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J Biomed Inform. 2015 Jun;55:206-17. doi: 10.1016/j.jbi.2015.04.006. Epub 2015 Apr 24.

Toward a complete dataset of drug-drug interaction information from publicly available sources.

Author information

1
Department of Computer Science, Kent State University, 241 Math and Computer Science Building, Kent, OH 44242, USA. Electronic address: sayvaz1@kent.edu.
2
Department of Pharmacy, School of Pharmacy and University of Washington Medicine, Pharmacy Services, University of Washington, H375V Health Sciences Bldg, Box 357630, Seattle, WA 98195, USA. Electronic address: jrhorn@uw.edu.
3
IBM T.J. Watson Research Center, 1101 Kitchawan Rd Route 134, P.O. Box 218, Yorktown Heights, NY 10598, USA. Electronic address: hassanzadeh@us.ibm.com.
4
Department of Information Systems, University of Maryland Baltimore County, Baltimore, MD 21250, USA. Electronic address: qianzhu@umbc.edu.
5
Lister Hill National Center for Biomedical Communications, National Library of Medicine, 8600 Rockville Pike, Bethesda, MD 20894, USA. Electronic address: johann.stan.phd@gmail.com.
6
Departments of Biomedical Informatics, Systems Biology, and Medicine, Columbia University, 622 West 168th St VC5, New York, NY 10032, USA. Electronic address: nick.tatonetti@columbia.edu.
7
Departments of Biomedical Informatics, Systems Biology, and Medicine, Columbia University, 622 West 168th St VC5, New York, NY 10032, USA. Electronic address: sav7003@dbmi.columbia.edu.
8
Division of Biomedical Informatics, University of Arkansas for Medical Sciences, 4301 W. Markham St, #782, Little Rock, AR 72205-7199, USA. Electronic address: mbrochhausen@uams.edu.
9
Section for Medical Expert and Knowledge-Based Systems, Center for Medical Statistics, Informatics, and Intelligent Systems, Medical University of Vienna, Spitalgasse 23, 1090 Vienna, Austria. Electronic address: matthias.samwald@meduniwien.ac.at.
10
Biomedical Statistics & Informatics, Mayo Clinic, 200 First Street SW, Rochester, MN 55905, USA. Electronic address: Mojarad.Majid@mayo.edu.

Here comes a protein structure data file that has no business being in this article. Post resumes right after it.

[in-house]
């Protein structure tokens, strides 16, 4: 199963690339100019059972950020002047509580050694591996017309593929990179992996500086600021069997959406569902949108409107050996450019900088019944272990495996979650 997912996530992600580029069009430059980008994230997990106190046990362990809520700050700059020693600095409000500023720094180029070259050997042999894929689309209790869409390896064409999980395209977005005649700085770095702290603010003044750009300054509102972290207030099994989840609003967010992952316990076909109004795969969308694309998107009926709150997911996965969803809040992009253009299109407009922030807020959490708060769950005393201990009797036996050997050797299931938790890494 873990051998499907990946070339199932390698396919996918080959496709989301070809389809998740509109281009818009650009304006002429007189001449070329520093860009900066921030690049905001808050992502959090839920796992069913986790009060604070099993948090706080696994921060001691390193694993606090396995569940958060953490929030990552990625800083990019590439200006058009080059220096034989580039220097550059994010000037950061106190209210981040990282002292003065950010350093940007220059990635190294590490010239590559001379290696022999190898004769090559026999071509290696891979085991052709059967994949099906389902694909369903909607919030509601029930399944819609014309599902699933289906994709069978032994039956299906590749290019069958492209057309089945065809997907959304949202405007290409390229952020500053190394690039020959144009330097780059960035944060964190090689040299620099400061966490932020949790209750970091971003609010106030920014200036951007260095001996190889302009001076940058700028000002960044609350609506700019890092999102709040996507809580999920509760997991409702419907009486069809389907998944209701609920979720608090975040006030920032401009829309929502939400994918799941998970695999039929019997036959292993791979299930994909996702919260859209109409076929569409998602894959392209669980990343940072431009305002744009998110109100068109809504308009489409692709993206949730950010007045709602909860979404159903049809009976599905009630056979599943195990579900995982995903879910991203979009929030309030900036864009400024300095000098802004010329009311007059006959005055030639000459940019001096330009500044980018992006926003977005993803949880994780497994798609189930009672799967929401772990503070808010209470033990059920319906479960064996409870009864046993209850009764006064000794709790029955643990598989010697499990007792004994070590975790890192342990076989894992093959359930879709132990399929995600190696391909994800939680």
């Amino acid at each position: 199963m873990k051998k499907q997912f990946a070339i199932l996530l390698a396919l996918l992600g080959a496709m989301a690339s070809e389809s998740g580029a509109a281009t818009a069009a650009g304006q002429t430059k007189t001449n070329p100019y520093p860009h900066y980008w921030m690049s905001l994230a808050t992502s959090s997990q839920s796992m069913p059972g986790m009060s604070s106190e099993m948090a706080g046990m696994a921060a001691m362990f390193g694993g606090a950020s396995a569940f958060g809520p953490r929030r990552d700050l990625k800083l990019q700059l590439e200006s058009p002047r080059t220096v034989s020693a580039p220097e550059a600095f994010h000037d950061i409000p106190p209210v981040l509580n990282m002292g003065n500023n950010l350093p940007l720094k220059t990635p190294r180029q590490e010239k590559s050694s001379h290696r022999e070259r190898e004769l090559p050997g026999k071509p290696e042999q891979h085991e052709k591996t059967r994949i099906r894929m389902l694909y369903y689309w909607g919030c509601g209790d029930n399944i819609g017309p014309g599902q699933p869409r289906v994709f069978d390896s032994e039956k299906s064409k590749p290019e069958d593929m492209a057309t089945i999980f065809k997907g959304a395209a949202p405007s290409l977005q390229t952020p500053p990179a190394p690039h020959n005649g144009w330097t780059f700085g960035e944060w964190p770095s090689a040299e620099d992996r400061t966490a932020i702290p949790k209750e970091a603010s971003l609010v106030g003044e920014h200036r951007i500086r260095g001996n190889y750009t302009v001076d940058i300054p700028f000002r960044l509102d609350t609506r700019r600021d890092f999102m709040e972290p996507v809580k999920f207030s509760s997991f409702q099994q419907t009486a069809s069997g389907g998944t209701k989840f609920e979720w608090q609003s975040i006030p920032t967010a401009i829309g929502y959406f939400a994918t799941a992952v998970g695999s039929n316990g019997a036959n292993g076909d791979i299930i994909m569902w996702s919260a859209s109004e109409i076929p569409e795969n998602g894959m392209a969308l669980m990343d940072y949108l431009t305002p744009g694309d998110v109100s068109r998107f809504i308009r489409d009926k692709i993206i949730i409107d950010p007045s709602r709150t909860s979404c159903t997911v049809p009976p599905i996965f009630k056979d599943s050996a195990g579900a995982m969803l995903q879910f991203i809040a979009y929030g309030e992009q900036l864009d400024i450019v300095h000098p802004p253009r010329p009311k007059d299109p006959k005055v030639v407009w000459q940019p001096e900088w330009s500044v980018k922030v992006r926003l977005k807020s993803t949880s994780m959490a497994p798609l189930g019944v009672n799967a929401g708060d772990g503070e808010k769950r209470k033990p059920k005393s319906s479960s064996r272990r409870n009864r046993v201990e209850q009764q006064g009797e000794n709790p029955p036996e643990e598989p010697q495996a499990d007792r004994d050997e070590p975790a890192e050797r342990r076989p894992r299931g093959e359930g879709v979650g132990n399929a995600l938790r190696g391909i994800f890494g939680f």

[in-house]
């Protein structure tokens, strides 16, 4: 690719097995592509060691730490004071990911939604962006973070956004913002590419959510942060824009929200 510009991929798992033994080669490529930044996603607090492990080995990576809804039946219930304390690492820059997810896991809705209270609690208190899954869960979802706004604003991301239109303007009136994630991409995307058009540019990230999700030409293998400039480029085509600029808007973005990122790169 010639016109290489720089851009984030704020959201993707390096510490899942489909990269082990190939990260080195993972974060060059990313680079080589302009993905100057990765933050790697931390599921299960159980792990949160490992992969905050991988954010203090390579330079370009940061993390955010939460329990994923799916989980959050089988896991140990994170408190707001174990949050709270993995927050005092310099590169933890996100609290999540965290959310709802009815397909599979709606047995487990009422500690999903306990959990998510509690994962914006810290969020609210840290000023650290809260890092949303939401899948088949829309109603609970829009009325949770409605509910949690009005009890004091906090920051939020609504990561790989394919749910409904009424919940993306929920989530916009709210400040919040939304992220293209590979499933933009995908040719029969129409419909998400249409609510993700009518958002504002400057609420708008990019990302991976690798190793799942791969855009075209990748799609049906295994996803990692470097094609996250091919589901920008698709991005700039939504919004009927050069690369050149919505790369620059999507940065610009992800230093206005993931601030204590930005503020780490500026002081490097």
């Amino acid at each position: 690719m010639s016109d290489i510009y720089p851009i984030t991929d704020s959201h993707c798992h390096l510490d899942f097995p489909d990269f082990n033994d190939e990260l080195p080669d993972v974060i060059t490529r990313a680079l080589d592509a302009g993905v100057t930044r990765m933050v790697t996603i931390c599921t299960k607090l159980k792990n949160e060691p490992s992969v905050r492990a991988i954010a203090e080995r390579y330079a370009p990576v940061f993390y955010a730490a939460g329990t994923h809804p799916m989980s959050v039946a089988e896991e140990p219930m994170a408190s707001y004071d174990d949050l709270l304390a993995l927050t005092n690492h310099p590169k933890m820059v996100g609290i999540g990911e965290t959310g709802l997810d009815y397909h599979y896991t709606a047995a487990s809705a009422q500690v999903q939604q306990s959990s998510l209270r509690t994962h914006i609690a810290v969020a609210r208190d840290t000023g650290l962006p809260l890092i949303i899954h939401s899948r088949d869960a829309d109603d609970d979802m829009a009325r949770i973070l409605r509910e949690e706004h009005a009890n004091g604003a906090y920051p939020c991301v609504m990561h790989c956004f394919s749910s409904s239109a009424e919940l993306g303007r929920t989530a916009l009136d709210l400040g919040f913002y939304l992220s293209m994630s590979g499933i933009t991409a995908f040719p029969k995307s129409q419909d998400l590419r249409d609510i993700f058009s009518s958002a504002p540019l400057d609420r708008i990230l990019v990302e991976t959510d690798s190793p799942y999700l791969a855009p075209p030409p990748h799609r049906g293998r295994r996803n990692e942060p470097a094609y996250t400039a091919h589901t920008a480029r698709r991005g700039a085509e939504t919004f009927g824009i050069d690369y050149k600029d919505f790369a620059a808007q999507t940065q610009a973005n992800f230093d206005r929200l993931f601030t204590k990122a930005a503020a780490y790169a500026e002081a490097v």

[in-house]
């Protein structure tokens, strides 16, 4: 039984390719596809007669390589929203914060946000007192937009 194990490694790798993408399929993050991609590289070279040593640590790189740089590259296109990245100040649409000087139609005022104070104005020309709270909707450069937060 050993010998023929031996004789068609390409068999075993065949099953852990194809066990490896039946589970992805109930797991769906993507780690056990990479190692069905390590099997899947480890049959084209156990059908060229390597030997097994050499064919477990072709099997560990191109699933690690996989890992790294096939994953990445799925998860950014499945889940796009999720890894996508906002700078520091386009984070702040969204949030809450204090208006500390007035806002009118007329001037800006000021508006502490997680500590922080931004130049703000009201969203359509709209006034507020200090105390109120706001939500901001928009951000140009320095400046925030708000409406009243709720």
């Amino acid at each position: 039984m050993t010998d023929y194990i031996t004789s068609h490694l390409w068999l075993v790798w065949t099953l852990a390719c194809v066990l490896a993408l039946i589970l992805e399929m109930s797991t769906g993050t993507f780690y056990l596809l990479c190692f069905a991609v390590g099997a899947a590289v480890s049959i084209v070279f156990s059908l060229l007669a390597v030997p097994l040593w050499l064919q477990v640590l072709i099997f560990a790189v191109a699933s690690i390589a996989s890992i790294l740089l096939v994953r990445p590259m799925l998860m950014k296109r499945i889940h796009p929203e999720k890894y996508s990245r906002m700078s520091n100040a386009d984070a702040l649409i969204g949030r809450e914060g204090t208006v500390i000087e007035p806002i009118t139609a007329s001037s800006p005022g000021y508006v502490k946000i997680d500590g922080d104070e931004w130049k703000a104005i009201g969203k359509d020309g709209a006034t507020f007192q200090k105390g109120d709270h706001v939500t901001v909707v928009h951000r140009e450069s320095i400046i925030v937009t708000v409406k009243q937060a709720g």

11
Stanford Center for Biomedical Informatics Research, Stanford, CA 94305, USA. Electronic address: michel.dumontier@stanford.edu.
12
Department of Biomedical Informatics, Suite 419, 5607 Baum Blvd, Pittsburgh, PA 15206-3701, USA. Electronic address: rdb20@pitt.edu.

Abstract

Although potential drug-drug interactions (PDDIs) are a significant source of preventable drug-related harm, there is currently no single complete source of PDDI information. In the current study, all publically available sources of PDDI information that could be identified using a comprehensive and broad search were combined into a single dataset. The combined dataset merged fourteen different sources including 5 clinically-oriented information sources, 4 Natural Language Processing (NLP) Corpora, and 5 Bioinformatics/Pharmacovigilance information sources. As a comprehensive PDDI source, the merged dataset might benefit the pharmacovigilance text mining community by making it possible to compare the representativeness of NLP corpora for PDDI text extraction tasks, and specifying elements that can be useful for future PDDI extraction purposes. An analysis of the overlap between and across the data sources showed that there was little overlap. Even comprehensive PDDI lists such as DrugBank, KEGG, and the NDF-RT had less than 50% overlap with each other. Moreover, all of the comprehensive lists had incomplete coverage of two data sources that focus on PDDIs of interest in most clinical settings. Based on this information, we think that systems that provide access to the comprehensive lists, such as APIs into RxNorm, should be careful to inform users that the lists may be incomplete with respect to PDDIs that drug experts suggest clinicians be aware of. In spite of the low degree of overlap, several dozen cases were identified where PDDI information provided in drug product labeling might be augmented by the merged dataset. Moreover, the combined dataset was also shown to improve the performance of an existing PDDI NLP pipeline and a recently published PDDI pharmacovigilance protocol. Future work will focus on improvement of the methods for mapping between PDDI information sources, identifying methods to improve the use of the merged dataset in PDDI NLP algorithms, integrating high-quality PDDI information from the merged dataset into Wikidata, and making the combined dataset accessible as Semantic Web Linked Data.

KEYWORDS:

Drug–drug interaction; Natural language processing; Pharmacovigilance; Record linkage

PMID:
25917055
PMCID:
PMC4464899
DOI:
10.1016/j.jbi.2015.04.006
[Indexed for MEDLINE]
Free PMC Article

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